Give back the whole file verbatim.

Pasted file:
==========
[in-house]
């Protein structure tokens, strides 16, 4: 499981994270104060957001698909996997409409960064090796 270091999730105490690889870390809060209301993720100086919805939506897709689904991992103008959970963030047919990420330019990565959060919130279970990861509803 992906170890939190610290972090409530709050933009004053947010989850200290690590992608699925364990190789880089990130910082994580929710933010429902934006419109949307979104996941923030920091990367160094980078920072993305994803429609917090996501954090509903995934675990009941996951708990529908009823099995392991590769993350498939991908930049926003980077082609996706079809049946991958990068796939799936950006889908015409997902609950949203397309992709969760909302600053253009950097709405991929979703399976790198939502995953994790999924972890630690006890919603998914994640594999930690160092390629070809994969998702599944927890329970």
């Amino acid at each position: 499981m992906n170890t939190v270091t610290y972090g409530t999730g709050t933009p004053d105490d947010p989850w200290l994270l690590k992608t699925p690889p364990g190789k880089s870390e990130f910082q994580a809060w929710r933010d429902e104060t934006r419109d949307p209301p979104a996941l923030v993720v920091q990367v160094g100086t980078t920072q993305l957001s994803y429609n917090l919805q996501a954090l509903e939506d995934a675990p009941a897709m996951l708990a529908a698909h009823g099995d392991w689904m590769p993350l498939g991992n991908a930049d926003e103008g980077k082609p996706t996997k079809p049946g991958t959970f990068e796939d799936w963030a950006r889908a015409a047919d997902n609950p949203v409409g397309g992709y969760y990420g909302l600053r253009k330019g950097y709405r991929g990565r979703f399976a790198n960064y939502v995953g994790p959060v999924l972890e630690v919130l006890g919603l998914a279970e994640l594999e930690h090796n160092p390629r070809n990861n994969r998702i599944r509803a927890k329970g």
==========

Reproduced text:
[in-house]
């Protein structure tokens, strides 16, 4: 499981994270104060957001698909996997409409960064090796 270091999730105490690889870390809060209301993720100086919805939506897709689904991992103008959970963030047919990420330019990565959060919130279970990861509803 992906170890939190610290972090409530709050933009004053947010989850200290690590992608699925364990190789880089990130910082994580929710933010429902934006419109949307979104996941923030920091990367160094980078920072993305994803429609917090996501954090509903995934675990009941996951708990529908009823099995392991590769993350498939991908930049926003980077082609996706079809049946991958990068796939799936950006889908015409997902609950949203397309992709969760909302600053253009950097709405991929979703399976790198939502995953994790999924972890630690006890919603998914994640594999930690160092390629070809994969998702599944927890329970």
């Amino acid at each position: 499981m992906n170890t939190v270091t610290y972090g409530t999730g709050t933009p004053d105490d947010p989850w200290l994270l690590k992608t699925p690889p364990g190789k880089s870390e990130f910082q994580a809060w929710r933010d429902e104060t934006r419109d949307p209301p979104a996941l923030v993720v920091q990367v160094g100086t980078t920072q993305l957001s994803y429609n917090l919805q996501a954090l509903e939506d995934a675990p009941a897709m996951l708990a529908a698909h009823g099995d392991w689904m590769p993350l498939g991992n991908a930049d926003e103008g980077k082609p996706t996997k079809p049946g991958t959970f990068e796939d799936w963030a950006r889908a015409a047919d997902n609950p949203v409409g397309g992709y969760y990420g909302l600053r253009k330019g950097y709405r991929g990565r979703f399976a790198n960064y939502v995953g994790p959060v999924l972890e630690v919130l006890g919603l998914a279970e994640l594999e930690h090796n160092p390629r070809n990861n994969r998702i599944r509803a927890k329970g």